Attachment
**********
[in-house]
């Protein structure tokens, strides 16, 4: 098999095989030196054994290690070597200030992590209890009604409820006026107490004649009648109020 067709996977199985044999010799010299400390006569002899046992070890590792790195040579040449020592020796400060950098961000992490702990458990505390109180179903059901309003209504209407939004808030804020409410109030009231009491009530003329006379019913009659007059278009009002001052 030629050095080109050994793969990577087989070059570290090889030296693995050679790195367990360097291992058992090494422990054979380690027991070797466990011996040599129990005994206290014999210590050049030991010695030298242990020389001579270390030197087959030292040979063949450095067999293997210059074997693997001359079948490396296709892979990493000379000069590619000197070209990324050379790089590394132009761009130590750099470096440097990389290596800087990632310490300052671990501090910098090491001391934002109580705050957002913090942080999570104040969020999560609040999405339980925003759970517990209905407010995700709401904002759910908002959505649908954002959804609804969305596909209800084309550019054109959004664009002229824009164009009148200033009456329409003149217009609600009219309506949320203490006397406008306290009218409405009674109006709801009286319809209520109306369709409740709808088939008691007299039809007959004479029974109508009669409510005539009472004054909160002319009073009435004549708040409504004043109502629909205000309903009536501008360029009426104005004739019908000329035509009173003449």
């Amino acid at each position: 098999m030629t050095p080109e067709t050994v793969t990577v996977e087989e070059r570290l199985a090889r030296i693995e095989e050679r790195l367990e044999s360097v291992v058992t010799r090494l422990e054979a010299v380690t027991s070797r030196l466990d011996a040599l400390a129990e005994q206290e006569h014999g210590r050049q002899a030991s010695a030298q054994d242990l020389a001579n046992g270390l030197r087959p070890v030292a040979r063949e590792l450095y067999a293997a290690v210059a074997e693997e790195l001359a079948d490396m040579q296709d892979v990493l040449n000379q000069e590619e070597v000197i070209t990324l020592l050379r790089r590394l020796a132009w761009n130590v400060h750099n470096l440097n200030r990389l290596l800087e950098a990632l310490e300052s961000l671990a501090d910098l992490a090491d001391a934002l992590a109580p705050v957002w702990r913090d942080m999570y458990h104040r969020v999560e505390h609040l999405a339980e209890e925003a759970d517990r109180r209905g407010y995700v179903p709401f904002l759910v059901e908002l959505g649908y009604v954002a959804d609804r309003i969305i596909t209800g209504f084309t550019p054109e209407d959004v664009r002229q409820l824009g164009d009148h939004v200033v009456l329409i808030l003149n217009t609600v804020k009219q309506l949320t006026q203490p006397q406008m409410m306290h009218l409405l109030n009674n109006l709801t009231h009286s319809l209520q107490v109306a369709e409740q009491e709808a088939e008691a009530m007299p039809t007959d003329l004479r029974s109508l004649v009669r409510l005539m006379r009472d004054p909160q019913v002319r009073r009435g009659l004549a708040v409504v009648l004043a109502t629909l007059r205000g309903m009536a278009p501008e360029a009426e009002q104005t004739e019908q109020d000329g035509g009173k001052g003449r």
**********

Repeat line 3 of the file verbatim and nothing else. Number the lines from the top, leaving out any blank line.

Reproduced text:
């Amino acid at each position: 098999m030629t050095p080109e067709t050994v793969t990577v996977e087989e070059r570290l199985a090889r030296i693995e095989e050679r790195l367990e044999s360097v291992v058992t010799r090494l422990e054979a010299v380690t027991s070797r030196l466990d011996a040599l400390a129990e005994q206290e006569h014999g210590r050049q002899a030991s010695a030298q054994d242990l020389a001579n046992g270390l030197r087959p070890v030292a040979r063949e590792l450095y067999a293997a290690v210059a074997e693997e790195l001359a079948d490396m040579q296709d892979v990493l040449n000379q000069e590619e070597v000197i070209t990324l020592l050379r790089r590394l020796a132009w761009n130590v400060h750099n470096l440097n200030r990389l290596l800087e950098a990632l310490e300052s961000l671990a501090d910098l992490a090491d001391a934002l992590a109580p705050v957002w702990r913090d942080m999570y458990h104040r969020v999560e505390h609040l999405a339980e209890e925003a759970d517990r109180r209905g407010y995700v179903p709401f904002l759910v059901e908002l959505g649908y009604v954002a959804d609804r309003i969305i596909t209800g209504f084309t550019p054109e209407d959004v664009r002229q409820l824009g164009d009148h939004v200033v009456l329409i808030l003149n217009t609600v804020k009219q309506l949320t006026q203490p006397q406008m409410m306290h009218l409405l109030n009674n109006l709801t009231h009286s319809l209520q107490v109306a369709e409740q009491e709808a088939e008691a009530m007299p039809t007959d003329l004479r029974s109508l004649v009669r409510l005539m006379r009472d004054p909160q019913v002319r009073r009435g009659l004549a708040v409504v009648l004043a109502t629909l007059r205000g309903m009536a278009p501008e360029a009426e009002q104005t004739e019908q109020d000329g035509g009173k001052g003449r």